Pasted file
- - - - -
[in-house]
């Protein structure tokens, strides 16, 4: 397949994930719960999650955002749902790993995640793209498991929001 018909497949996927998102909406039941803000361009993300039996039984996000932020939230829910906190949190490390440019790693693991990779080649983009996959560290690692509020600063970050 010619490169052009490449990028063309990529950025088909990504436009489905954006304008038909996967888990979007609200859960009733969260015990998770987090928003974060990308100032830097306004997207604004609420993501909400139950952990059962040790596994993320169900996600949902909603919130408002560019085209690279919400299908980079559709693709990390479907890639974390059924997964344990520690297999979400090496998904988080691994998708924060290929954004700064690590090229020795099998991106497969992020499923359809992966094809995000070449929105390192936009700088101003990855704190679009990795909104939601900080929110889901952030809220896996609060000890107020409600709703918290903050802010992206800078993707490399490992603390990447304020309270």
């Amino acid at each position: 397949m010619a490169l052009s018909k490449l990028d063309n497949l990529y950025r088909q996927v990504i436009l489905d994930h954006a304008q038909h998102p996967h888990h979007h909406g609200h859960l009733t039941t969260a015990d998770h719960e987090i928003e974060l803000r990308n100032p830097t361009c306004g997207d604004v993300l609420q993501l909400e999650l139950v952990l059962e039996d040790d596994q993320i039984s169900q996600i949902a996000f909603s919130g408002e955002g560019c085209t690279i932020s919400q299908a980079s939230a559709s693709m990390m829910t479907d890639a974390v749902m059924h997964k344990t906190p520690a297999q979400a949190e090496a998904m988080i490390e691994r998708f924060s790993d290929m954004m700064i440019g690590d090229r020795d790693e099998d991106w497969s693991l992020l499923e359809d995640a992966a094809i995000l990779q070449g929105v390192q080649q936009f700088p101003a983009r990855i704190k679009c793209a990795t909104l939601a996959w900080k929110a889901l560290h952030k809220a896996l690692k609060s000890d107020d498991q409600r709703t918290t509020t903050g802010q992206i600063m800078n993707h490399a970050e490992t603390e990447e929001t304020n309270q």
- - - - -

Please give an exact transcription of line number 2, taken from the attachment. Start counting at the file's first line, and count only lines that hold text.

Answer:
């Protein structure tokens, strides 16, 4: 397949994930719960999650955002749902790993995640793209498991929001 018909497949996927998102909406039941803000361009993300039996039984996000932020939230829910906190949190490390440019790693693991990779080649983009996959560290690692509020600063970050 010619490169052009490449990028063309990529950025088909990504436009489905954006304008038909996967888990979007609200859960009733969260015990998770987090928003974060990308100032830097306004997207604004609420993501909400139950952990059962040790596994993320169900996600949902909603919130408002560019085209690279919400299908980079559709693709990390479907890639974390059924997964344990520690297999979400090496998904988080691994998708924060290929954004700064690590090229020795099998991106497969992020499923359809992966094809995000070449929105390192936009700088101003990855704190679009990795909104939601900080929110889901952030809220896996609060000890107020409600709703918290903050802010992206800078993707490399490992603390990447304020309270």